S. Worthen (owlfish) wrote,
S. Worthen

Dictionary appeals

Appeals to authority are as old as logic, but surely appeals to dictionaries don't go back much further than a century or two. Firstly, there needed to be dictionaries. Secondly, they needed to be cheap enough to be affordable, I would think, which means after the advent of wood pulp paper. Thirdly, they needed to be considered authoratative, the source of definition, rather than the compilation of other peoples'.

Appeals to dictionary definitions are annoying because they imply that the language we speak should be prescribed by, not described in, dictionaries. That language is not living and mutable. Many of my students regularly appeal to dictionaries, goaded by a love of 'fact', even for terms which we have discussed extensively in class. Equally, appeals to dictionaries have been numerous in responses to elmyra's post, "I am an Eastern European".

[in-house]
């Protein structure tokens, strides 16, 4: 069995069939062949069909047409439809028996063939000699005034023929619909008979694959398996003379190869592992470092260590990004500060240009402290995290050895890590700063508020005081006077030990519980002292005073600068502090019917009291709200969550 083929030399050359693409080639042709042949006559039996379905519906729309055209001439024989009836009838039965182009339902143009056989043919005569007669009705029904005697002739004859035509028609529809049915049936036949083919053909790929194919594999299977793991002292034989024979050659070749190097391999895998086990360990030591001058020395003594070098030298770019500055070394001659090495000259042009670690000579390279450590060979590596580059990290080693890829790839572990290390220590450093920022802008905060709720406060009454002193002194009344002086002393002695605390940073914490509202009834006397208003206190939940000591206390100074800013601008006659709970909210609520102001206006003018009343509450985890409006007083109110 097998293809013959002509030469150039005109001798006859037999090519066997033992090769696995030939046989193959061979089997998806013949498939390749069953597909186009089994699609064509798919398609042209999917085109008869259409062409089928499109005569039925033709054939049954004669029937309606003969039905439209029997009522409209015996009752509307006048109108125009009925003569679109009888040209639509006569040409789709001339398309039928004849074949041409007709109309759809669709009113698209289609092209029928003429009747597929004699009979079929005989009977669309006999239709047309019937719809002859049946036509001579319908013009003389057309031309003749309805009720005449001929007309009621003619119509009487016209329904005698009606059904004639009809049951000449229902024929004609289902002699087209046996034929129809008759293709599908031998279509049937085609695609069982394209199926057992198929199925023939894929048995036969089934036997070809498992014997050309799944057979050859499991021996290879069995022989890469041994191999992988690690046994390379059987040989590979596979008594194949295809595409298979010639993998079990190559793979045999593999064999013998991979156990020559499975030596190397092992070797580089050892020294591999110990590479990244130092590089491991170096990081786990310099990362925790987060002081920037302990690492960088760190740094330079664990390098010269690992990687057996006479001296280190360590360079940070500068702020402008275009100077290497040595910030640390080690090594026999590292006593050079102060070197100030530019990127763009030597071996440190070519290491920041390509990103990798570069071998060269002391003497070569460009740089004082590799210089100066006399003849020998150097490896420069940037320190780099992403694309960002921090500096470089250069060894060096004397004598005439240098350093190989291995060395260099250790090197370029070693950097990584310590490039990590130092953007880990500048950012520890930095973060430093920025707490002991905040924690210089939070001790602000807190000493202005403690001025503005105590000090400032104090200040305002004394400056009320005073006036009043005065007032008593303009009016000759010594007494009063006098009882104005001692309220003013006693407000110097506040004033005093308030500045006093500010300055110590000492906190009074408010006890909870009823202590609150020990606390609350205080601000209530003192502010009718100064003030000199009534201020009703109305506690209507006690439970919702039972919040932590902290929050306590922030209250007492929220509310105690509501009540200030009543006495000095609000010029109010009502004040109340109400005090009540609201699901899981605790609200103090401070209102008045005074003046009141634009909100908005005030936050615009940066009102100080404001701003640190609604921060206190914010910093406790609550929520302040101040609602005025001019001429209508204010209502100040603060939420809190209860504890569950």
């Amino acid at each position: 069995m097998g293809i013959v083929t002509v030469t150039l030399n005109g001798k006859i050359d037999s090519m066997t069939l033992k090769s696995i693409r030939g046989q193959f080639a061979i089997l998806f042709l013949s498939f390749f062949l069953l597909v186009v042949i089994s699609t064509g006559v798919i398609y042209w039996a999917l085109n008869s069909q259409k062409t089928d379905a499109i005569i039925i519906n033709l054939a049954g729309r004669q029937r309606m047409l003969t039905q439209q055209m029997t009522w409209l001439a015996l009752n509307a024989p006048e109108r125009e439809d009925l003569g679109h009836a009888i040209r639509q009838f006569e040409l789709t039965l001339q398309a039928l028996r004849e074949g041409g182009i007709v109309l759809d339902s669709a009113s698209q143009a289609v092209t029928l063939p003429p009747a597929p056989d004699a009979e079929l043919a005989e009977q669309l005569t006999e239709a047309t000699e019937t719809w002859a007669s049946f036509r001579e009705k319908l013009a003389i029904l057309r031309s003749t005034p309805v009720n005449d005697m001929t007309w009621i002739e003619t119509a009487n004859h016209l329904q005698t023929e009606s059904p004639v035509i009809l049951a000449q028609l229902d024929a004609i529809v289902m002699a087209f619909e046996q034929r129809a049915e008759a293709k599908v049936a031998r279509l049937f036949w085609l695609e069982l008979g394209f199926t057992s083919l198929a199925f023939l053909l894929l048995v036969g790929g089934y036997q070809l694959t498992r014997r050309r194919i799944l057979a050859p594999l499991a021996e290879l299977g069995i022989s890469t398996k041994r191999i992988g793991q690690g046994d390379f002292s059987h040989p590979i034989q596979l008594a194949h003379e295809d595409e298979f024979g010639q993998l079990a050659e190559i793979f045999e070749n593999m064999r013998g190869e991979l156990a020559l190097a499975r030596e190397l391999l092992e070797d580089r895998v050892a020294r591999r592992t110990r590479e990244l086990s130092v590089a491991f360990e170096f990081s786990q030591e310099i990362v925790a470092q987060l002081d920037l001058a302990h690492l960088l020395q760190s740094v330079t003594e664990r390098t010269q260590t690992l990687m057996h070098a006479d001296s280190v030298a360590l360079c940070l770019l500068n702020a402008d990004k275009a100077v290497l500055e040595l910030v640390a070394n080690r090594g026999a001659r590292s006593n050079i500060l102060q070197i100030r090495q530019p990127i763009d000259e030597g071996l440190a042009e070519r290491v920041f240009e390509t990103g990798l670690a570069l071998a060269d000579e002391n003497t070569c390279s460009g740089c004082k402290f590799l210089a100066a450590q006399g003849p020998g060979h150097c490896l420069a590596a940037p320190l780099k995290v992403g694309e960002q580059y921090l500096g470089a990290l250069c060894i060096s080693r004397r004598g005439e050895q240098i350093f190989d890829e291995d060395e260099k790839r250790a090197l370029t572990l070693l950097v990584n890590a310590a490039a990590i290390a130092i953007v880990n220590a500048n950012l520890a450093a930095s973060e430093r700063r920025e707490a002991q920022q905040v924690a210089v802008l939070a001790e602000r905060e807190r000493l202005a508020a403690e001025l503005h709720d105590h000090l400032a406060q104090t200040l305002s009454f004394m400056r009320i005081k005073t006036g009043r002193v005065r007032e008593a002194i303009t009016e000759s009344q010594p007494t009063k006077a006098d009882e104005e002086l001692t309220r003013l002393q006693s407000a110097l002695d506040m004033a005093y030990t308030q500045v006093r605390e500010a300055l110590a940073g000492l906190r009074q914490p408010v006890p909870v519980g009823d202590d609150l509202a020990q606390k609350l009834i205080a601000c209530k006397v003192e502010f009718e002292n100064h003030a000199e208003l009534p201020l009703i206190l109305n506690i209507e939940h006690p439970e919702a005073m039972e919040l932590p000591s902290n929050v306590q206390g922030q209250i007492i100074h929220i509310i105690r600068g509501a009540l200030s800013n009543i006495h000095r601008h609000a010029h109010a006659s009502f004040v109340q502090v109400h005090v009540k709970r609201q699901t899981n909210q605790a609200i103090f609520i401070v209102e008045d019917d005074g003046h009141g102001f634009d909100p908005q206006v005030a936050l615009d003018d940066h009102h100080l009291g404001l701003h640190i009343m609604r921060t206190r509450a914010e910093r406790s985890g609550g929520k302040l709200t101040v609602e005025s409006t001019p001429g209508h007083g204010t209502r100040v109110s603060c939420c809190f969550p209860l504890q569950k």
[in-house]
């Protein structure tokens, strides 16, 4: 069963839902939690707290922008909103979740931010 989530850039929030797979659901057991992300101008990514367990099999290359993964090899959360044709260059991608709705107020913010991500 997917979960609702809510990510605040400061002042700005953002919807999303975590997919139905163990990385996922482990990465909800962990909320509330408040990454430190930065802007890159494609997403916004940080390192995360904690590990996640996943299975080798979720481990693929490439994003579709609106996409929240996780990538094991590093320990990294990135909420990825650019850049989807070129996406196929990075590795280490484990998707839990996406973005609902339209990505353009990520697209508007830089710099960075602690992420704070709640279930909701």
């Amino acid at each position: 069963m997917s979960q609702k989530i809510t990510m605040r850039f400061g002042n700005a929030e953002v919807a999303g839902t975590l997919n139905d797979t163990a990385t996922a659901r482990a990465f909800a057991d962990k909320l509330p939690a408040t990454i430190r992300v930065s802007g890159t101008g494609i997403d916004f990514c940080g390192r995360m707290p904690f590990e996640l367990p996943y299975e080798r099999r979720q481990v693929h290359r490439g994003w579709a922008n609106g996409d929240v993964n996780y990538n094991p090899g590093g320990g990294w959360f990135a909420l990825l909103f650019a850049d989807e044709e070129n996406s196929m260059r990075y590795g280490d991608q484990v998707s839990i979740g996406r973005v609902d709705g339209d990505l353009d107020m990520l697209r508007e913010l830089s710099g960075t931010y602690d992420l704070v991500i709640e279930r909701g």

Annoying as they are, I am, at the minute, more curious about the history of this rhetorical device than I am in eradicating it. Dictionaries are useful sources of consensus about word meaning at the time and place that dictionary was printed - which is why the argument is vaguely more compelling if one provides the name and date of publication of one's chosen dictionary - but they are not strict determinants of meaning; at least, not outside of games with specific rules to the contrary.
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